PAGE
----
The latest victim of Turkey’s climate of insecurity is Andrey Karlov, the Russian ambassador to Turkey.
Karlov was assassinated on December 19 by a 22-year-old police officer. Disguised as a security guard in a black suit, the gunman stood behind Karlov as the ambassador was speaking in an art gallery just yards from the US embassy.
“Don’t forget Aleppo! Don’t forget Syria!” he shouted as he pulled the trigger.
Karlov’s death will have consequences reaching far beyond Ankara.
Following the terrorist attack at Istanbul’s Ataturk airport in June, I explained Turkey’s foreign policy sins and argued that Turkey’s row with Russia over Syria was one of them.
Let’s consider what the ambassador’s assassination could mean for ongoing efforts by Turkey and Russia to repair that strained relationship.
What happens in Syria
To understand the latest tensions between Turkey and Russia, look to war-torn Syria, where the two countries have clashed.
Since the start of the Syrian unrest in 2011, Turkey has supported a gamut of rebel elements ranging from the Free Syrian Army to Jabhat al-Nusra to – allegedly – the Islamic State to topple Bashar al-Assad. At that time, the Syrian president was on good terms with then-Turkish Prime Minister Recep Tayyip Erdogan. Their relations soured when Assad began to brutally repress civilian demonstrators inspired by the Arab Spring uprisings elsewhere.
Russia, on the other hand, still supports the Assad regime. So do Iran and Lebanese Hezbollah. The conflict is a sectarian clash, but it is also an opportunity for regional powerhouse Russia to assert control. With the help of Iran, Syria and the lack of a US presence, Russia is exploiting the power vacuum in the neighborhood.
When Turkey downed a Russian warplane near the Syrian border in November 2015, it was not only an attempt to make space for the rebels on the ground but also a show of force to undercut Russian influence in Turkey’s backyard.
Predictably, Turkey’s belligerence backfired. Imposing bans on trade and tourism, Putin delivered a powerful punch to Turkey’s economy. Paralysed in Syria and constrained by the economic situation at home, President Erdogan formally apologised to the Russian leader in June.
The thawing of the crisis continued in July. When factions in the Turkish military staged a coup to remove Erdogan, the Russian leader was the first to condemn the failed takeover attempt and stand beside his counterpart. Meanwhile, the US and Europe were urging restraint and respect for the rights of those involved in the coup attempt. Not the best way to support Turkish democracy, Erdogan scolded. Putin did not have to lift a finger to pull Turkey closer.
The apology also cleared the way for Turkey’s ground offensive, Operation Euphrates Shield, which began in August. The operation has removed IS from Turkey’s border region with Syria. It also seeks to stop the Syrian Kurds from expanding their presence in northern Syria, where Turkey’s security interests lie.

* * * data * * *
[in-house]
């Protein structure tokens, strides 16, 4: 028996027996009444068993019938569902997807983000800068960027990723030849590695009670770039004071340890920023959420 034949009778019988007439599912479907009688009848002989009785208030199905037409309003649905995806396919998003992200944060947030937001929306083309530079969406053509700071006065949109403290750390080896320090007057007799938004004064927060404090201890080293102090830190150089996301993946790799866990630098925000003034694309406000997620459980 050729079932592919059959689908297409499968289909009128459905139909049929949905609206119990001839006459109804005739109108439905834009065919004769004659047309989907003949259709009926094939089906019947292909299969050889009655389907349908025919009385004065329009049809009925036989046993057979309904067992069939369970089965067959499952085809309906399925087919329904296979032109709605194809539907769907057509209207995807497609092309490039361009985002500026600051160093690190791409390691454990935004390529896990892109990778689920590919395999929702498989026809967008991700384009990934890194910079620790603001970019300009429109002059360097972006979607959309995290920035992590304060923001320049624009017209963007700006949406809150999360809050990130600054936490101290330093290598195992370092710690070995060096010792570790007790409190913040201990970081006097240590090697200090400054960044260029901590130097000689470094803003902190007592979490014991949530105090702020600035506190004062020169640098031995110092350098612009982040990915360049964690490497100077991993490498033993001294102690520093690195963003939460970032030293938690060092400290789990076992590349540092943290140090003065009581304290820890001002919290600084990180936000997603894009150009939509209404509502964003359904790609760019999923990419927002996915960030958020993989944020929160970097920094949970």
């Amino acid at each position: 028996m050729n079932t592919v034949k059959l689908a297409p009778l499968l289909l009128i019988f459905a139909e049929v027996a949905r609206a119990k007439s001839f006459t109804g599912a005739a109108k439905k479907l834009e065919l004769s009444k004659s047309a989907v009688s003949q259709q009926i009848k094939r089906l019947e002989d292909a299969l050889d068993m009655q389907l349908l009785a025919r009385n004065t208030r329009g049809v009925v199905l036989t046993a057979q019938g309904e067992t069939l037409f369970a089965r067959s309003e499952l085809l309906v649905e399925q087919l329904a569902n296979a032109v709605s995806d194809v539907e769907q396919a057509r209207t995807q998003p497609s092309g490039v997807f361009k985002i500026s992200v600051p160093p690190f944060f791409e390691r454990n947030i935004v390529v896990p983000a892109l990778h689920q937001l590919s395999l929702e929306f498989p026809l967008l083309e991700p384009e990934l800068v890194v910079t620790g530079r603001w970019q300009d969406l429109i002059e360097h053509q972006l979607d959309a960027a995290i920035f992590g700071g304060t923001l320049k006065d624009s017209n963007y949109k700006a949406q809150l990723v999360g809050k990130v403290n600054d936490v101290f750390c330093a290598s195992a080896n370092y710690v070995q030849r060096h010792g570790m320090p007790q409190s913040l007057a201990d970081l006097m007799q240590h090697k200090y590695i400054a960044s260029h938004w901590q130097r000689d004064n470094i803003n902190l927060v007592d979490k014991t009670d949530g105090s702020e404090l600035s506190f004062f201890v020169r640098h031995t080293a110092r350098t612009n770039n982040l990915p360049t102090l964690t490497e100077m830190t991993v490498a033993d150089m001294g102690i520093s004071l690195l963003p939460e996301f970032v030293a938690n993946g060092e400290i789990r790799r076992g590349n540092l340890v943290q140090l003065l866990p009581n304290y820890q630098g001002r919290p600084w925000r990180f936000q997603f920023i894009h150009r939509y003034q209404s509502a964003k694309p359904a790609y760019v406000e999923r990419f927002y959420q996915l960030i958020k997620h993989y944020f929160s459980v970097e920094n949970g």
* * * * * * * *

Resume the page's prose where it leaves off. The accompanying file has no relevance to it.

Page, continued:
Russia’s shadow on the operation remains undeniable, however. Erdogan said on November 29 that Turkey entered Syria to “end Assad’s rule.” He revised his remarks two days later, stressing that “the aim of the Euphrates Shield operation is against terror, not against anyone or any country.” Reports suggest that it was the Kremlin’s reaction that caused the change in rhetoric.
Russia continues to tip the balance in favour of Assad. Aleppo, which was once Syria’s biggest city, has long been a haven for the rebels. The ongoing battle for the city took a new turn in November when the Russian-backed Syrian offensive began to purge the rebel forces. Turkey, a long-time supporter of the rebels, is currently part of a triad with Russia and Iran to bring the conflict to an end. Yet its role is currently limited to assisting efforts to evacuate civilians and rebels from the devastated city.
The gunman’s final words before he was shot on the scene suggest he was outraged by this Russian devastation in Syria. We may never know if he was a lone wolf influenced by the recent public outcry in Turkey regarding the carnage in Aleppo.
Andrey Karlov’s death is more than a glaring display of Turkey’s incapacitated security and intelligence apparatus. It is a diplomatic fiasco that the Russian administration will make sure to milk to the fullest. This does not mean that Putin will publicly shame and denigrate Turkey. Rather, Russia will use this fiasco to diminish Turkey’s influence in Syria, especially in the context of post-war transition. For all intents and purposes, the sun has set on Turkey’s Syria policy.
Both leaders agree that this was an act of “provocation” by forces upset about their warm relationship. Whether words are as powerful as deeds is yet to be seen.
Russia has already sent a group to Turkey to investigate Karlov’s assassination. Turkey suspects that the assailant was a Gulenist – a follower of the U.S.-based cleric, Fethullah Gulen, who is also believed to have orchestrated the July coup. Incidentally, Turkey has also claimed since July that it was a Gulenist officer who downed the Russian jet in November 2015.
Russia could not care less who’s who. Turkey, on the other hand, does.
If the Turkish investigation concludes that the assailant had ties to Gulen, this would be the government’s golden ticket. Since the July coup, Turkish officials have been asking the U.S. to extradite the cleric. Finding a link between Gulen and the gunman could provide Turkey with the much-needed impetus to make it happen. Considering the Putin-friendly actors in the incoming Trump administration like secretary of state nominee Rex Tillerson, we might be closer to seeing Gulen on an Ankara-bound flight than we have ever been.
Sibel Oktay, Assistant Professor of Political Science and Global Studies, University of Illinois at Springfield.
This article first appeared on The Conversation.